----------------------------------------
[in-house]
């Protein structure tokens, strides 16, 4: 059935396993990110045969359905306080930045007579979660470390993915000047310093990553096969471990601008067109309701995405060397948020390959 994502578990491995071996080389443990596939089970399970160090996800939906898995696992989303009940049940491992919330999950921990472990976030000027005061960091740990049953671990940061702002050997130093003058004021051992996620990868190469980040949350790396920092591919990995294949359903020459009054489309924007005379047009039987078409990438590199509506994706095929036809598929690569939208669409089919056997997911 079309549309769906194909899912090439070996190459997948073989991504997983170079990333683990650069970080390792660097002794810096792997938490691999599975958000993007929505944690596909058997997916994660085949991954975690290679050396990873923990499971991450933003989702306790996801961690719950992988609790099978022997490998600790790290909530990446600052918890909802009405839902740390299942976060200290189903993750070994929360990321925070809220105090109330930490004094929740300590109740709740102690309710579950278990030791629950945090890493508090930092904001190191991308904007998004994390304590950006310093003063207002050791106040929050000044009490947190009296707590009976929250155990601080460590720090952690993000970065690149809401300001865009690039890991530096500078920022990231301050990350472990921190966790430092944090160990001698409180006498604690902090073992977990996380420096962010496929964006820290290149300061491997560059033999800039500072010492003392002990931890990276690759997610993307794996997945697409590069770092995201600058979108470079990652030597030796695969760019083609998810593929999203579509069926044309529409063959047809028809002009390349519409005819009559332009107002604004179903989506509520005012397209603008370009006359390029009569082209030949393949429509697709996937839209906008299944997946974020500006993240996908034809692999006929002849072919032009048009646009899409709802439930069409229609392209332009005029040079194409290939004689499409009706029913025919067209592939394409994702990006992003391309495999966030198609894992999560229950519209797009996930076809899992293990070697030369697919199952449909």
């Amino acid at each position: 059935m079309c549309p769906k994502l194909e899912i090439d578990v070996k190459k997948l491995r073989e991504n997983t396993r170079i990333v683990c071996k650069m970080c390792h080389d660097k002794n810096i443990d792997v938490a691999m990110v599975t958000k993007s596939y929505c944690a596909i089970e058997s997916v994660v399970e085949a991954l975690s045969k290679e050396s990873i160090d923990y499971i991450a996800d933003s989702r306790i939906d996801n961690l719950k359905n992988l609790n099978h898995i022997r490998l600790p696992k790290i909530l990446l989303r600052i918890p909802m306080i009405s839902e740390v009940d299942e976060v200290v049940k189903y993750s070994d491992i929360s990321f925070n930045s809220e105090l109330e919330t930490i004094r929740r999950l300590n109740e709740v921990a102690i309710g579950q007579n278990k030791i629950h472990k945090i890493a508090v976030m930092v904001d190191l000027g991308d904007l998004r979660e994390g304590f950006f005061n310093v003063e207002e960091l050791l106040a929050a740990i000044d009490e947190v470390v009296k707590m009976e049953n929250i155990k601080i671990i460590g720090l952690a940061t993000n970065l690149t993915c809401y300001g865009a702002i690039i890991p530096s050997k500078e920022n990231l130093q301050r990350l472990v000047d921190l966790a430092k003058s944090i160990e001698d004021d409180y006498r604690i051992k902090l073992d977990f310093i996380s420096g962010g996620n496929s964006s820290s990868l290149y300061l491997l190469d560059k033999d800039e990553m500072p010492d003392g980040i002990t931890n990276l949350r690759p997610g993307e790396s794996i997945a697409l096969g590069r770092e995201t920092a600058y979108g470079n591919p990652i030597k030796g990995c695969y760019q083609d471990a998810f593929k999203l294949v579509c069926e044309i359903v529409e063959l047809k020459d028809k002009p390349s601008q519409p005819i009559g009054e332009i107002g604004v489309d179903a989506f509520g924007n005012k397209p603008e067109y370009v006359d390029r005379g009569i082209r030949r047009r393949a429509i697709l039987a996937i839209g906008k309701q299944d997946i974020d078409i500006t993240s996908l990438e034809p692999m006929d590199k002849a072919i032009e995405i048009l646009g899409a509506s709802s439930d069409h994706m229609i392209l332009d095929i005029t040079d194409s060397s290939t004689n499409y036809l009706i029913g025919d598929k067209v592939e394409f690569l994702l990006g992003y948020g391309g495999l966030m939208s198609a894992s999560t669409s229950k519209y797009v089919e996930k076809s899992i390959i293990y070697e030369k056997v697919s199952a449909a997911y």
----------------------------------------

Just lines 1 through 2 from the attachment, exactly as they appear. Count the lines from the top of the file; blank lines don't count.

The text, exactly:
[in-house]
């Protein structure tokens, strides 16, 4: 059935396993990110045969359905306080930045007579979660470390993915000047310093990553096969471990601008067109309701995405060397948020390959 994502578990491995071996080389443990596939089970399970160090996800939906898995696992989303009940049940491992919330999950921990472990976030000027005061960091740990049953671990940061702002050997130093003058004021051992996620990868190469980040949350790396920092591919990995294949359903020459009054489309924007005379047009039987078409990438590199509506994706095929036809598929690569939208669409089919056997997911 079309549309769906194909899912090439070996190459997948073989991504997983170079990333683990650069970080390792660097002794810096792997938490691999599975958000993007929505944690596909058997997916994660085949991954975690290679050396990873923990499971991450933003989702306790996801961690719950992988609790099978022997490998600790790290909530990446600052918890909802009405839902740390299942976060200290189903993750070994929360990321925070809220105090109330930490004094929740300590109740709740102690309710579950278990030791629950945090890493508090930092904001190191991308904007998004994390304590950006310093003063207002050791106040929050000044009490947190009296707590009976929250155990601080460590720090952690993000970065690149809401300001865009690039890991530096500078920022990231301050990350472990921190966790430092944090160990001698409180006498604690902090073992977990996380420096962010496929964006820290290149300061491997560059033999800039500072010492003392002990931890990276690759997610993307794996997945697409590069770092995201600058979108470079990652030597030796695969760019083609998810593929999203579509069926044309529409063959047809028809002009390349519409005819009559332009107002604004179903989506509520005012397209603008370009006359390029009569082209030949393949429509697709996937839209906008299944997946974020500006993240996908034809692999006929002849072919032009048009646009899409709802439930069409229609392209332009005029040079194409290939004689499409009706029913025919067209592939394409994702990006992003391309495999966030198609894992999560229950519209797009996930076809899992293990070697030369697919199952449909």